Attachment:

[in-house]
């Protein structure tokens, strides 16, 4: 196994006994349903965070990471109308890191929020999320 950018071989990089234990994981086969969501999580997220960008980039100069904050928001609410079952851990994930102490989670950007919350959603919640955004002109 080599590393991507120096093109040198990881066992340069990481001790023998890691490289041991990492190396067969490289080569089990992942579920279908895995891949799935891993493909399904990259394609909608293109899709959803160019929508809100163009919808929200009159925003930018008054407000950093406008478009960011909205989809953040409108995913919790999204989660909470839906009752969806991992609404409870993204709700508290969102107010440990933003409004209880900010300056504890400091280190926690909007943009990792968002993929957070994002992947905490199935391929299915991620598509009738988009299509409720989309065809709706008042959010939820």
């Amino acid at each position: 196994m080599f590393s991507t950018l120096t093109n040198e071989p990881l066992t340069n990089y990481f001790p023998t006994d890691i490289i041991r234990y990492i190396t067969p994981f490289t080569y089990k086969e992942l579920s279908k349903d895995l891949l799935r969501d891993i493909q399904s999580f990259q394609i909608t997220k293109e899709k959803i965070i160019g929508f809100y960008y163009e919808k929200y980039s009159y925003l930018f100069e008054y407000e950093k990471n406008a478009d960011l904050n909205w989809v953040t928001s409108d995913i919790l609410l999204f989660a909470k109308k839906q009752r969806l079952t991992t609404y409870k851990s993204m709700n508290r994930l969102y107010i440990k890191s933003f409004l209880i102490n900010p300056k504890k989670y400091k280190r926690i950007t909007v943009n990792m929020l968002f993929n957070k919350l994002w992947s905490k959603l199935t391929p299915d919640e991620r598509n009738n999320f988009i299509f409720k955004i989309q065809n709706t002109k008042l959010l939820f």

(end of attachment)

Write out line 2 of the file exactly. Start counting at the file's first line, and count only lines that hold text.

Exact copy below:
């Protein structure tokens, strides 16, 4: 196994006994349903965070990471109308890191929020999320 950018071989990089234990994981086969969501999580997220960008980039100069904050928001609410079952851990994930102490989670950007919350959603919640955004002109 080599590393991507120096093109040198990881066992340069990481001790023998890691490289041991990492190396067969490289080569089990992942579920279908895995891949799935891993493909399904990259394609909608293109899709959803160019929508809100163009919808929200009159925003930018008054407000950093406008478009960011909205989809953040409108995913919790999204989660909470839906009752969806991992609404409870993204709700508290969102107010440990933003409004209880900010300056504890400091280190926690909007943009990792968002993929957070994002992947905490199935391929299915991620598509009738988009299509409720989309065809709706008042959010939820």